Peritoneal Mesothelioma Cancer
The cancer of the lining of the abdominal cavity is called peritoneal mesothelioma. It is not as common as pleural form; it comprises an estimated one fifth to one third of all diagnosed mesothelioma cases. This report of the Surveillance, Epidemiology and End Results (SEER) approximates the number as 54.7% male and 45.3% female, with the age ranging from 65 to 69. The period of latency is shorter for patients exposed in asbestos, the symptoms appearing after 20 to 30 years from exposure; the usual latency period for pleural mesothelioma is 30 to 40 years.
Peritoneal Mesothelioma Symptoms
At the time of presentation, symptoms of peritoneal mesothelioma includes abdominal mass, abdominal pain, enlarged abdominal girth, fluid in the abdomen (ascites), distention of the abdomen, weight loss, fever, anemia, fatigue and digestive disturbances. For a few months before a confirmed diagnosis, some patients even complain of symptoms that are non-specific. Incidentally, peritoneal mesothelioma is found in a percentage of cases once the patient has other health complaints such as hernia, gallbladder or pelvic mass.
Doctors who have experiences in this field have noted that typically, patients have these symptoms six months to two years prior to the diagnosis. Men often come to the doctor complaining of a bulge in the groin (hernia) or around the belly button (umbilical hernia). For women, the first sign of a problem often occurs after a pelvic test when a tumor mass have been discovered.
In later stages of peritoneal mesothelioma, among the symptoms are increased occurrences of blood clots and obstruction of the bowel. There is a noticeable increase on the platelet count for 50% of peritoneal patients but this may be caused by various disorders, so this is actually of little help in the diagnosis. Low albumin level and anemia can also be among the symptoms.
Peritoneal Mesothelioma Diagnosis
Peritoneal mesothelioma has two clinical types which can be differentiated with the help of CT findings, the "dry" type and the "wet". It is classified as "dry" when there are multiple tiny masses or one dominant localized mass and generally little or no ascites. The "wet" type has widespread small nodules, no dominant mass and a presence of ascites.
If fluid is found, the process of eliminating it is through paracentesis; however the analysis of this fluid has limited diagnostic significance. Normally, a definitive diagnosis may be obtained through tissue biopsy.
As there is currently no staging system for peritoneal mesothelioma, the most popular system for general cancer staging (TNM system) is used. TNM system has the following criteria: (T) status of the tumor, (N) lymph nodes and (M) metastases. Other general categories may also be helpful in order to determine the stage.
Category 1 - with a localized lesion that can entirely be removed (resected)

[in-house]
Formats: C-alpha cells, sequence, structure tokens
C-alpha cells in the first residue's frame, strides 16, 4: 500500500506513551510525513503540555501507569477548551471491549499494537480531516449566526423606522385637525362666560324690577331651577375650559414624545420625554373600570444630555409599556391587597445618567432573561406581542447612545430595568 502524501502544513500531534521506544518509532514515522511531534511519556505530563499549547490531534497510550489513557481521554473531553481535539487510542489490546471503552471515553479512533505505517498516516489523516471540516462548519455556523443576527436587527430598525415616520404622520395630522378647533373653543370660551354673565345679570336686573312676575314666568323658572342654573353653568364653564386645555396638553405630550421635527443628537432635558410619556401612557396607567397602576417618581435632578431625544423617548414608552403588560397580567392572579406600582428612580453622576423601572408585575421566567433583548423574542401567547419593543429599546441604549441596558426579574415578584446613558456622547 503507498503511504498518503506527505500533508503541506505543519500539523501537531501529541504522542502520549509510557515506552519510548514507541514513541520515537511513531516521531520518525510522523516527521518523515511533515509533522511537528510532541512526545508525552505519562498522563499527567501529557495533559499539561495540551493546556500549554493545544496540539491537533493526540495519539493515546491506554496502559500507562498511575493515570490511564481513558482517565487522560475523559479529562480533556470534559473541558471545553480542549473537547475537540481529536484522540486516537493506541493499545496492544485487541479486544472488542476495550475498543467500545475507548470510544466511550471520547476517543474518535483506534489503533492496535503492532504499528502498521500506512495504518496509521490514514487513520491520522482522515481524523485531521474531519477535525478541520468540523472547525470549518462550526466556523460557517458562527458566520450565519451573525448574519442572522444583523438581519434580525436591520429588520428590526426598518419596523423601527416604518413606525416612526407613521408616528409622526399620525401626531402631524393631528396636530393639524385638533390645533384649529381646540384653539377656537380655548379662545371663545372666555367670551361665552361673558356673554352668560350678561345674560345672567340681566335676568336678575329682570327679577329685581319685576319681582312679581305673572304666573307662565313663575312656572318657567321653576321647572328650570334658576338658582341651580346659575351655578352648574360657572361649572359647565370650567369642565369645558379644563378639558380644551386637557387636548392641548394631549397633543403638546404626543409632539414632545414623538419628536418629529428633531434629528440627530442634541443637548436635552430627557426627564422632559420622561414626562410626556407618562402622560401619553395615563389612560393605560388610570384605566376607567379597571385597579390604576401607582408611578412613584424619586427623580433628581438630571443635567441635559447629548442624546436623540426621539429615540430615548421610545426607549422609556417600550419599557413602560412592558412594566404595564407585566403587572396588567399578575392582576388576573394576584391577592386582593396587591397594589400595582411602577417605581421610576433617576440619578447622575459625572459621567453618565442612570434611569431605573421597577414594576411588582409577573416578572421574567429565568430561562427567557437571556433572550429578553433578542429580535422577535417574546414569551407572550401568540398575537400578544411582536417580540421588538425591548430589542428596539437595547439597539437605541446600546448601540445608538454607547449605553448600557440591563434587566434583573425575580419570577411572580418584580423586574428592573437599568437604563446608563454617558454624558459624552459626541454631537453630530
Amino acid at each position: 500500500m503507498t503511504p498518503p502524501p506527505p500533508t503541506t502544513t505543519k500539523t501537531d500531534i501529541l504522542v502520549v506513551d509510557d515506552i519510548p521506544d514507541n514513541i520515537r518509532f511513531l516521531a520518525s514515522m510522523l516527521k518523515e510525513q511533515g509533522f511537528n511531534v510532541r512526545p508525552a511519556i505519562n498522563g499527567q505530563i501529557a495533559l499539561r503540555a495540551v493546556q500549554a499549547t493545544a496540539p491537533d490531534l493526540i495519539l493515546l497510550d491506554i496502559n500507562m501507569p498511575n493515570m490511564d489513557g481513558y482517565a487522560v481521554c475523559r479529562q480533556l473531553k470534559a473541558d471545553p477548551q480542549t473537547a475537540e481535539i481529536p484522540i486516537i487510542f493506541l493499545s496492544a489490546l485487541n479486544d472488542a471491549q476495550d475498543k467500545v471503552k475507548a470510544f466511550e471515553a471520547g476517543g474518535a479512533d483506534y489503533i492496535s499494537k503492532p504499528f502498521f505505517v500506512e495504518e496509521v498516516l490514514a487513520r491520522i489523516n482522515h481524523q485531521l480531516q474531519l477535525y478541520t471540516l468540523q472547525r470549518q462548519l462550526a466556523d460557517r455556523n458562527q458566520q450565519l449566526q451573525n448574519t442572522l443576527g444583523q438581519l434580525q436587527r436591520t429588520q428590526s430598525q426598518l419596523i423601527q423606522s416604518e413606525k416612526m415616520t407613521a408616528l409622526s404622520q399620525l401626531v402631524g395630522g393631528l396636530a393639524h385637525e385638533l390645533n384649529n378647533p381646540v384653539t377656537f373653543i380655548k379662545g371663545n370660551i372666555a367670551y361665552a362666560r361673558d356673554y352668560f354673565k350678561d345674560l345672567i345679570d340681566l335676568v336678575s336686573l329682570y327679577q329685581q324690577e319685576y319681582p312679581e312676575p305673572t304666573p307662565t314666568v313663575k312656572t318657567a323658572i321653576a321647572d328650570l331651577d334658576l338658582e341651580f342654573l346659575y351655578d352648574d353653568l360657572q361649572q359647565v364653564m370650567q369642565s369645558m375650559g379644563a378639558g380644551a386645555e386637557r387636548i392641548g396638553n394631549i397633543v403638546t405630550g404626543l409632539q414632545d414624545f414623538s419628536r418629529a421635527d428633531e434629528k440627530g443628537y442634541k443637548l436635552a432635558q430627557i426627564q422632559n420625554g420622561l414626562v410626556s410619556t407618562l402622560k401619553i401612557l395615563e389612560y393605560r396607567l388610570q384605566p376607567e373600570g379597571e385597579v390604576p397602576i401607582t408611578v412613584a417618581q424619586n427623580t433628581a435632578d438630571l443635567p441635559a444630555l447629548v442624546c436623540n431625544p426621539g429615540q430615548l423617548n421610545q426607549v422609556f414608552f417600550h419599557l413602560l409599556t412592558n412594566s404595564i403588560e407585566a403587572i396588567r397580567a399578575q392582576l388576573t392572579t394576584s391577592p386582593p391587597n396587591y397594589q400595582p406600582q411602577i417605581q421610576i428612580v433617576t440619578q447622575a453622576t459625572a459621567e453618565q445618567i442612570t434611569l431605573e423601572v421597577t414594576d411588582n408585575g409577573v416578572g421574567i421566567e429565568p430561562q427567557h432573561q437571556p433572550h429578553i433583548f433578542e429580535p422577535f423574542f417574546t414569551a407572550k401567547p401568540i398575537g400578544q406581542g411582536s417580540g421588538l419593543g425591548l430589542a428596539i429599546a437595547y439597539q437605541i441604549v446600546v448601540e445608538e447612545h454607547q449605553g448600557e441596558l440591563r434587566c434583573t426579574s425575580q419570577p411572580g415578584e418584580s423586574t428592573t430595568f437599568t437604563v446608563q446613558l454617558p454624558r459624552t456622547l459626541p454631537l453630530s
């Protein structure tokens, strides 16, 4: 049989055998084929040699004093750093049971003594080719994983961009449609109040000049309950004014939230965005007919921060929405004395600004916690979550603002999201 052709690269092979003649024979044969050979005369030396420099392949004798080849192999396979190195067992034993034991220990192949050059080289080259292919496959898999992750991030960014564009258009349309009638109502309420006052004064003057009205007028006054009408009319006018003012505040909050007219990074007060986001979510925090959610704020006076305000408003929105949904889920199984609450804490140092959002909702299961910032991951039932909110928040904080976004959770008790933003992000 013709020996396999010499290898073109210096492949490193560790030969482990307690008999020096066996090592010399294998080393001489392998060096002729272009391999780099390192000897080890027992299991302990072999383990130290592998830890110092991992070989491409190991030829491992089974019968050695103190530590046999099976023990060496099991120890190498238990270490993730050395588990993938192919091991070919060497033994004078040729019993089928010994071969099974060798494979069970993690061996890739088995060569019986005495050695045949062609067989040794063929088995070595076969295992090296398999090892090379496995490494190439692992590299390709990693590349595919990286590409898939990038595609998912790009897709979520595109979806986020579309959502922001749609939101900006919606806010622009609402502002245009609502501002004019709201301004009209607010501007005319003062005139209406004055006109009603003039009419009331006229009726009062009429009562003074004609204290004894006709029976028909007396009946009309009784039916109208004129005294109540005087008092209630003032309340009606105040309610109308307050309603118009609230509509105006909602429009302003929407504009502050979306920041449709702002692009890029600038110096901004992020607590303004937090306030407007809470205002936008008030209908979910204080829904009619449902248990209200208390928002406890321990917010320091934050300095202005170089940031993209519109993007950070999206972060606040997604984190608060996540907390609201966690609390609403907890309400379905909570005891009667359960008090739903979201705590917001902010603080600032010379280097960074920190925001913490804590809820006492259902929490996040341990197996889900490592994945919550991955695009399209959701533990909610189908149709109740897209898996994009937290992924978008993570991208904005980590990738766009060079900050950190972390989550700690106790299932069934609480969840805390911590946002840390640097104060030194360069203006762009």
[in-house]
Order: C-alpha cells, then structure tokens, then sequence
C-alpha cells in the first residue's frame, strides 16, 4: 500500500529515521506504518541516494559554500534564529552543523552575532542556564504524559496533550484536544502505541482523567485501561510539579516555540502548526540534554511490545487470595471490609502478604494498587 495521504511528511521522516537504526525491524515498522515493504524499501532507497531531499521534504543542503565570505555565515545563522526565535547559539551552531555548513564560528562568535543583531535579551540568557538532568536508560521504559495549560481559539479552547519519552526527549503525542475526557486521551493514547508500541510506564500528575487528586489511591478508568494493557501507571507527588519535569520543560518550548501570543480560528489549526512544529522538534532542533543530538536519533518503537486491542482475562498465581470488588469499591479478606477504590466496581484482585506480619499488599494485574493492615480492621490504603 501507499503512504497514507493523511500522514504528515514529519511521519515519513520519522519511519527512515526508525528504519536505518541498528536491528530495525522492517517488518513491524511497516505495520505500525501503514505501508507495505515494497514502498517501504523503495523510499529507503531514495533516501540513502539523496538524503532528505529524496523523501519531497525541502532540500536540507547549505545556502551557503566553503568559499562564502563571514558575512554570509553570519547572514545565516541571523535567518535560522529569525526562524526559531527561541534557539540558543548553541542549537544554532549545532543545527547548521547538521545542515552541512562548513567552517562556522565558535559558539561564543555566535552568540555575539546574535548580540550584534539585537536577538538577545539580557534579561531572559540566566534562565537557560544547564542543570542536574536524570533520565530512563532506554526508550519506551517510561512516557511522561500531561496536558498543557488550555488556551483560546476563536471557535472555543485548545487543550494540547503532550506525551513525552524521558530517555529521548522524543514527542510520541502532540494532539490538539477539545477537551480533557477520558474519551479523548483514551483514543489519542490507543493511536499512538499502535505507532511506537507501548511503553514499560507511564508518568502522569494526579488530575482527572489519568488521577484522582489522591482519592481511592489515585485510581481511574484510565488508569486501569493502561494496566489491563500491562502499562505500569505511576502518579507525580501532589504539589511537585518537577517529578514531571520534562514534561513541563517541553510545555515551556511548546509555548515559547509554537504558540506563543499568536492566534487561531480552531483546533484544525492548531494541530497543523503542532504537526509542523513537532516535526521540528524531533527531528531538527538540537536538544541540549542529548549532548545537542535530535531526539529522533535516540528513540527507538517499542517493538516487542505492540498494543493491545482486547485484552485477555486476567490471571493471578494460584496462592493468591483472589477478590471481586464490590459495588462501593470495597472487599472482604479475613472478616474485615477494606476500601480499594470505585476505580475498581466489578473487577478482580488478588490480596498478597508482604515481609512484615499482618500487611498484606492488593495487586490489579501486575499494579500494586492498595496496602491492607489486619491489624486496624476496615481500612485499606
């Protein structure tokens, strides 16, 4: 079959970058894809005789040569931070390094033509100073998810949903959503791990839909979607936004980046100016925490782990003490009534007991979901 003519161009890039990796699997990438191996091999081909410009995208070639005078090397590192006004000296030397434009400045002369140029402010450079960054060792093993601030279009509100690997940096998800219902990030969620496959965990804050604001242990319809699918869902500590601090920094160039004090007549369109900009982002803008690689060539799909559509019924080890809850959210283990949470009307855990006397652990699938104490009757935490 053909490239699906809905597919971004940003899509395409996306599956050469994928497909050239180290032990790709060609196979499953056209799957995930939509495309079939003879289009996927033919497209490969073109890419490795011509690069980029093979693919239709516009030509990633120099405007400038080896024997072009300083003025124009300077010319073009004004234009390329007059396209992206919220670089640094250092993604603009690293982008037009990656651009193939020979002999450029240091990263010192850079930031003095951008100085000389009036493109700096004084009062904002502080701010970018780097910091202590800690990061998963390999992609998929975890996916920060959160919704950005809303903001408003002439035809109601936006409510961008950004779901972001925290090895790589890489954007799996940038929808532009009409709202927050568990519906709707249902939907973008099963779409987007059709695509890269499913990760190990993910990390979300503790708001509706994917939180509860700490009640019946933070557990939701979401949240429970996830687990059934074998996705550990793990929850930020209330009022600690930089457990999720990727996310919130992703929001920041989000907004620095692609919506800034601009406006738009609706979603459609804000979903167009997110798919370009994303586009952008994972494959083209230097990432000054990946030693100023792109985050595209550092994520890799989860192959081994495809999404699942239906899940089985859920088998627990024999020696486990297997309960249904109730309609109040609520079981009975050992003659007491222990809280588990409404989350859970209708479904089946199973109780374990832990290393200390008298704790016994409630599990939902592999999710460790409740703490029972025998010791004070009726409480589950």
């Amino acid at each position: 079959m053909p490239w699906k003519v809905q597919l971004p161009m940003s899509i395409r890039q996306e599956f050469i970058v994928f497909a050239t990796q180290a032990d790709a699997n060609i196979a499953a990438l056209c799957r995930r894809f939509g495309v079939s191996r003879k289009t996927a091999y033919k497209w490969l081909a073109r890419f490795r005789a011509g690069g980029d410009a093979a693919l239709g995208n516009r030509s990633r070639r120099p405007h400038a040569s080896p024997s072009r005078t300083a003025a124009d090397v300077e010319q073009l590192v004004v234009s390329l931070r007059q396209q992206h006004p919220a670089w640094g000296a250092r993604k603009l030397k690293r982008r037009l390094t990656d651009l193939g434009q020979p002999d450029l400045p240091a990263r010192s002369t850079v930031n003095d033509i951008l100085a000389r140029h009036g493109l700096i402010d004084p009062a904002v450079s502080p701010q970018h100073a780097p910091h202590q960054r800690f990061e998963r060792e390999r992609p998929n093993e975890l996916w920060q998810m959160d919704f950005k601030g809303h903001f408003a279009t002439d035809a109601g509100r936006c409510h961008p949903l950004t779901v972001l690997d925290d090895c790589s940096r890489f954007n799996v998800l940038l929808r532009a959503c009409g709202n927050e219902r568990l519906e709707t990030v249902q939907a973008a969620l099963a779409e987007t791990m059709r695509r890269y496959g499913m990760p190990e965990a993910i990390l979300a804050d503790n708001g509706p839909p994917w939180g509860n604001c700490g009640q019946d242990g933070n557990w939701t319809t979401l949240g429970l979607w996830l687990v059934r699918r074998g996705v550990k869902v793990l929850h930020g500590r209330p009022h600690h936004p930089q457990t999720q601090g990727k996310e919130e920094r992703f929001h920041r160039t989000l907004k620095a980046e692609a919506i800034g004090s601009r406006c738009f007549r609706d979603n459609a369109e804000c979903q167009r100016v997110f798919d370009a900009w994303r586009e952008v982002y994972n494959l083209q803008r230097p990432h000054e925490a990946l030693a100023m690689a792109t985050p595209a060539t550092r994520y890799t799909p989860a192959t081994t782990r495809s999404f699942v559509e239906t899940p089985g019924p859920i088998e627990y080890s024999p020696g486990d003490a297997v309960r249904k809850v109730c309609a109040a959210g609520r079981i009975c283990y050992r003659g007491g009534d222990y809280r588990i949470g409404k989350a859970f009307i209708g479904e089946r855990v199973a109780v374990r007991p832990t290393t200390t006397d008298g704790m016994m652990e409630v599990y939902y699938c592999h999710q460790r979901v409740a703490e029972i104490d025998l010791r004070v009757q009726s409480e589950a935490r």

Category 2 - the disease is located inside the abdominal cavity on peritoneal or organ surfaces where there is a probability of removing as much tumor as possible (debulking)
Category 3 - the disease is located inside the abdominal cavity and invades organs such as liver or colon.
Category 4 - the disease extends outside of the abdominal cavity
Peritoneal Mesothelioma Treatment
In the past years, the effectiveness of surgery alone or intraperitoneal chemotherapy in the treatment of peritoneal mesothelioma were not proven, that is why multimodality treatment is becoming more popular. Debulking (cytoreductive) surgery is removing all or nearly all visible tumors and may be combined with IPHC (Intra-Peritoneal Hyperthermic Chemotherapy), intraperitoneal chemotherapy and radiation.
Removing all tumors is not always probable; the prognosis for survival can then be in accordance with the completeness of cytoreduction which is established by these criteria:
(CC-0): No peritoneal seeding is found within the operative areas
(CC-1): Nodules less than 2.5 cm carries on after cytoreduction which can be penetrated by intra-cavity chemotherapy; thus the process is termed complete.
(CC-2) Nodules with sizes of 2.5 to 5 cm carry on after cytoreduction
(CC-3) Nodules that are larger than 5 cm are found; or there is a merging of tumor nodules that are unresectable at any area within the pelvis or abdomen.
Some patients may have widespread disease where surgery is not considered as "potentially curative", palliative treatment may be done by debulking. Take note that specialized treatments should only be administered by seasoned doctors because peritoneal mesothelioma is a rare malignant disease.
Recently, a clinical trial discovered Alimta (pemetrexed) to be effective as chemotherapy agent on treating peritoneal mesothelioma, either on its own or combined with cisplatin or any platinum-based drug. This reflects the previous findings regarding pemetrexed medication of pleural mesothelioma.